Homeowners Insurance Coverage: Does It Cover AC?

Home insurance coverage for AC

Owning and maintaining a heating, ventilation, and air conditioning (HVAC) system is part of owning a home. Will your home insurance coverage pay for times when your AC system breaks down? Not if the issue involves regular maintainance, but you can get a payout for damage caused by a peril mentioned in your policy.

When Does Homeowners Insurance cover AC?

The dwelling coverage of your homeowners insurance plan may cover damage caused by a peril, such as a storm that knocks a tree over on your home. Unintentional fire is also covered, whereas intentional fire is not. If your AC system is damaged by disasters beyond your control, such as theft and vandalism, your policy will likely pay for repair costs. Damage due to water issues may be covered as well.

When Does Homeowners Insurance Not Cover AC?

All equipment degrades over time, even modern durable air conditioners designed to last 15 years or more. Your home insurance coverage likely won’t pay for anything related to normal wear and tear of the unit, whereas your warranty might. Failing to maintain your HVAC system is grounds for your insurer to deny a claim for breaking down since it’s the homeowners responsibility to routinely check their appliances.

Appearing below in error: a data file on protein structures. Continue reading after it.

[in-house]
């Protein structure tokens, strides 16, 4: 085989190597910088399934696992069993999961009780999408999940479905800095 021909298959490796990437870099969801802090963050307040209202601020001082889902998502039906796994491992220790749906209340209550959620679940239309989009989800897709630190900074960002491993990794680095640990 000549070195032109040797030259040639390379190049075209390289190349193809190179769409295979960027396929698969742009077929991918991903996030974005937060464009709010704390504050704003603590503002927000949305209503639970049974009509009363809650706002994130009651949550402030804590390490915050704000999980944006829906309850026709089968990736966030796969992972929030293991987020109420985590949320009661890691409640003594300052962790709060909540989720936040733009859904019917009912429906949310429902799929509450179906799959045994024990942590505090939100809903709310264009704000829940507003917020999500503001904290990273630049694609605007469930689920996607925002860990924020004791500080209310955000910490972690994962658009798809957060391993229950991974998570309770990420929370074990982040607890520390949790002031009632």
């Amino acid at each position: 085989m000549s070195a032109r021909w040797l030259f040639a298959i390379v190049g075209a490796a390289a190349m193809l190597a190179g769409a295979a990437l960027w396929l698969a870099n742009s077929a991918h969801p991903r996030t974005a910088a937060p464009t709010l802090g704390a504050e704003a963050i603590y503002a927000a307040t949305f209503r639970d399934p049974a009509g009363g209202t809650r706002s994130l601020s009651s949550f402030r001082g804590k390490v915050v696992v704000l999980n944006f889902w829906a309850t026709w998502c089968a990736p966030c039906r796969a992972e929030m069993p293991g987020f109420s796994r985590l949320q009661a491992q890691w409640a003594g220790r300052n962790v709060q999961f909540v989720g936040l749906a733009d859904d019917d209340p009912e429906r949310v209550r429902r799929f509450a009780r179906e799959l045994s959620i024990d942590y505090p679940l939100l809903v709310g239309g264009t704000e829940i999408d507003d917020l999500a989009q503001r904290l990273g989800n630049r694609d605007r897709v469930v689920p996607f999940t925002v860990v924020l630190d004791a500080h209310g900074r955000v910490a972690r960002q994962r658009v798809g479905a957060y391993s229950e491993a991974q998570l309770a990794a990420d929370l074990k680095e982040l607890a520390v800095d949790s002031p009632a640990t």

Extreme perils such as earthquakes and flooding usually require special coverage that’s separate from your basic homeowners plan. Other perils that homeowners insurance doesn’t cover include certain types of flooding, war, and a nuclear hazard.

Filing A Homeowners Insurance Claim for Your AC

Once you’ve determined the damage to your AC unit was due to a peril covered by your homeowners insurance policy, you should promptly file a claim with your insurer. Be sure to take several photos of the damage and submit a copy of the police report if one was made. You will likely need to provide your insurer with your AC unit’s model and serial number.

An insurance adjuster will be assigned to your case, and they will probably visit your home to inspect your AC unit. Before that happens, you should get repair estimates from different vendors. If you’ve gone ahead and paid for repairs, give the receipts to your adjuster, requesting reimbursement.

Filing a Home Warranty Claim for Your AC

Just like with an insurance claim, you should first examine whether or not you should file a warranty claim for your AC unit. A warranty, unlike insurance, typically covers wear and tear over a certain time frame. If your unit breaks down and requires expensive repair work, filing a claim is in your best interest.

Contact the home warranty company and request a contractor to schedule a visit to your home. Then find out if the unit needs service or if it makes more sense to replace it.

Insure Your Home’s Appliances with Chambers Insurance!

An AC system can be a big repair expense sometimes, especially if it’s old equipment. Your home insurance only covers so much to protect the system, usually for disasters beyond your control. Contact us at Chambers & Company Insurance Brokers for more information on home insurance coverage.


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